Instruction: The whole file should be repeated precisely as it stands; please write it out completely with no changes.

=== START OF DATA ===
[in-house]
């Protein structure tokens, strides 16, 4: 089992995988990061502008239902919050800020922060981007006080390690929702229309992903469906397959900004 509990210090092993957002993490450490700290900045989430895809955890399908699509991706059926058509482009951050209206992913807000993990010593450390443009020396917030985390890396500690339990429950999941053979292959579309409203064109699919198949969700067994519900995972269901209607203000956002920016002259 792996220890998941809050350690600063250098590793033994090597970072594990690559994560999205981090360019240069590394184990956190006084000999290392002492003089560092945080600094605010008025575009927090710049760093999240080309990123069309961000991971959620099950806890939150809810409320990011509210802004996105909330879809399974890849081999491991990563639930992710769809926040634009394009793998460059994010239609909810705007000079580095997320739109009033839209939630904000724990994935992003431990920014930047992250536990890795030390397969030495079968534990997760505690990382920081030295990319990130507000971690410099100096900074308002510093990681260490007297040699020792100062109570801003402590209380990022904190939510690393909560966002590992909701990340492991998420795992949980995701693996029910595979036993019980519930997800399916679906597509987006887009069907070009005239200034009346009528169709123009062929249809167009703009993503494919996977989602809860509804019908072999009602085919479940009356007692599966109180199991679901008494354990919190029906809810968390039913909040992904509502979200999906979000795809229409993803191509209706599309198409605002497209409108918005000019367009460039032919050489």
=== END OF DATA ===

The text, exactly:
[in-house]
């Protein structure tokens, strides 16, 4: 089992995988990061502008239902919050800020922060981007006080390690929702229309992903469906397959900004 509990210090092993957002993490450490700290900045989430895809955890399908699509991706059926058509482009951050209206992913807000993990010593450390443009020396917030985390890396500690339990429950999941053979292959579309409203064109699919198949969700067994519900995972269901209607203000956002920016002259 792996220890998941809050350690600063250098590793033994090597970072594990690559994560999205981090360019240069590394184990956190006084000999290392002492003089560092945080600094605010008025575009927090710049760093999240080309990123069309961000991971959620099950806890939150809810409320990011509210802004996105909330879809399974890849081999491991990563639930992710769809926040634009394009793998460059994010239609909810705007000079580095997320739109009033839209939630904000724990994935992003431990920014930047992250536990890795030390397969030495079968534990997760505690990382920081030295990319990130507000971690410099100096900074308002510093990681260490007297040699020792100062109570801003402590209380990022904190939510690393909560966002590992909701990340492991998420795992949980995701693996029910595979036993019980519930997800399916679906597509987006887009069907070009005239200034009346009528169709123009062929249809167009703009993503494919996977989602809860509804019908072999009602085919479940009356007692599966109180199991679901008494354990919190029906809810968390039913909040992904509502979200999906979000795809229409993803191509209706599309198409605002497209409108918005000019367009460039032919050489």